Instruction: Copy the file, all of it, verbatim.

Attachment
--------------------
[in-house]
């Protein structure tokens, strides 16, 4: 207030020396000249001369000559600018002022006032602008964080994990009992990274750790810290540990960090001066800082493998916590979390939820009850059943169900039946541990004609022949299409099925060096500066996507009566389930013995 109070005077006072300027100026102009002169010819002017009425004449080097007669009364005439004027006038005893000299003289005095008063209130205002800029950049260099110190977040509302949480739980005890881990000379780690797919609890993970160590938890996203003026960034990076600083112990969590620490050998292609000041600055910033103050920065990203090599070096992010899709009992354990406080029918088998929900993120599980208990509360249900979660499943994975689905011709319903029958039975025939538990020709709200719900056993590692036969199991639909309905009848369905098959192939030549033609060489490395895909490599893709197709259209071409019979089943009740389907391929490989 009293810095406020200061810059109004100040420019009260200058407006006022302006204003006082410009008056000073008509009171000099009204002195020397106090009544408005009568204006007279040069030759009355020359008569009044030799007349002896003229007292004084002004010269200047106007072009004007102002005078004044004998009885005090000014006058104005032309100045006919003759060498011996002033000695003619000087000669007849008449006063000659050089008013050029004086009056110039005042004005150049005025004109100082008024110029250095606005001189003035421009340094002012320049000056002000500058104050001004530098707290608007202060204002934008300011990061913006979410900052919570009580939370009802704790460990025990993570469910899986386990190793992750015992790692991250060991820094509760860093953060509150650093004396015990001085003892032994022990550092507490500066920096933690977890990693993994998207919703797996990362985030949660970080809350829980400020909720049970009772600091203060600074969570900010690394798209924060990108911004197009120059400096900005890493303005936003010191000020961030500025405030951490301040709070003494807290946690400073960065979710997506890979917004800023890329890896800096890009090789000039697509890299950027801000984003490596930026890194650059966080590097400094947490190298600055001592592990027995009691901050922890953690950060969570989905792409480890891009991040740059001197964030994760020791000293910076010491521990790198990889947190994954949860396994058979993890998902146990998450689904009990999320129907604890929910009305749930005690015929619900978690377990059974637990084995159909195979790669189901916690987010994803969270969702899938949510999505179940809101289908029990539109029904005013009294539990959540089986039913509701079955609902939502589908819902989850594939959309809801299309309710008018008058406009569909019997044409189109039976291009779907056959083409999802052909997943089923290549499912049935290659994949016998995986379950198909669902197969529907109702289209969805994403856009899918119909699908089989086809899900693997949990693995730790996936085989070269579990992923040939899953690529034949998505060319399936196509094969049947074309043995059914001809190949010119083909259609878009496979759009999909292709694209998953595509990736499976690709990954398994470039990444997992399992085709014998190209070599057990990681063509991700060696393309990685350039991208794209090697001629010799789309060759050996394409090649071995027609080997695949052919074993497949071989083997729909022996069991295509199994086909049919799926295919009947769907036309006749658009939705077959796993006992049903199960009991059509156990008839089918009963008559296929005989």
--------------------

[in-house]
């Protein structure tokens, strides 16, 4: 207030020396000249001369000559600018002022006032602008964080994990009992990274750790810290540990960090001066800082493998916590979390939820009850059943169900039946541990004609022949299409099925060096500066996507009566389930013995 109070005077006072300027100026102009002169010819002017009425004449080097007669009364005439004027006038005893000299003289005095008063209130205002800029950049260099110190977040509302949480739980005890881990000379780690797919609890993970160590938890996203003026960034990076600083112990969590620490050998292609000041600055910033103050920065990203090599070096992010899709009992354990406080029918088998929900993120599980208990509360249900979660499943994975689905011709319903029958039975025939538990020709709200719900056993590692036969199991639909309905009848369905098959192939030549033609060489490395895909490599893709197709259209071409019979089943009740389907391929490989 009293810095406020200061810059109004100040420019009260200058407006006022302006204003006082410009008056000073008509009171000099009204002195020397106090009544408005009568204006007279040069030759009355020359008569009044030799007349002896003229007292004084002004010269200047106007072009004007102002005078004044004998009885005090000014006058104005032309100045006919003759060498011996002033000695003619000087000669007849008449006063000659050089008013050029004086009056110039005042004005150049005025004109100082008024110029250095606005001189003035421009340094002012320049000056002000500058104050001004530098707290608007202060204002934008300011990061913006979410900052919570009580939370009802704790460990025990993570469910899986386990190793992750015992790692991250060991820094509760860093953060509150650093004396015990001085003892032994022990550092507490500066920096933690977890990693993994998207919703797996990362985030949660970080809350829980400020909720049970009772600091203060600074969570900010690394798209924060990108911004197009120059400096900005890493303005936003010191000020961030500025405030951490301040709070003494807290946690400073960065979710997506890979917004800023890329890896800096890009090789000039697509890299950027801000984003490596930026890194650059966080590097400094947490190298600055001592592990027995009691901050922890953690950060969570989905792409480890891009991040740059001197964030994760020791000293910076010491521990790198990889947190994954949860396994058979993890998902146990998450689904009990999320129907604890929910009305749930005690015929619900978690377990059974637990084995159909195979790669189901916690987010994803969270969702899938949510999505179940809101289908029990539109029904005013009294539990959540089986039913509701079955609902939502589908819902989850594939959309809801299309309710008018008058406009569909019997044409189109039976291009779907056959083409999802052909997943089923290549499912049935290659994949016998995986379950198909669902197969529907109702289209969805994403856009899918119909699908089989086809899900693997949990693995730790996936085989070269579990992923040939899953690529034949998505060319399936196509094969049947074309043995059914001809190949010119083909259609878009496979759009999909292709694209998953595509990736499976690709990954398994470039990444997992399992085709014998190209070599057990990681063509991700060696393309990685350039991208794209090697001629010799789309060759050996394409090649071995027609080997695949052919074993497949071989083997729909022996069991295509199994086909049919799926295919009947769907036309006749658009939705077959796993006992049903199960009991059509156990008839089918009963008559296929005989």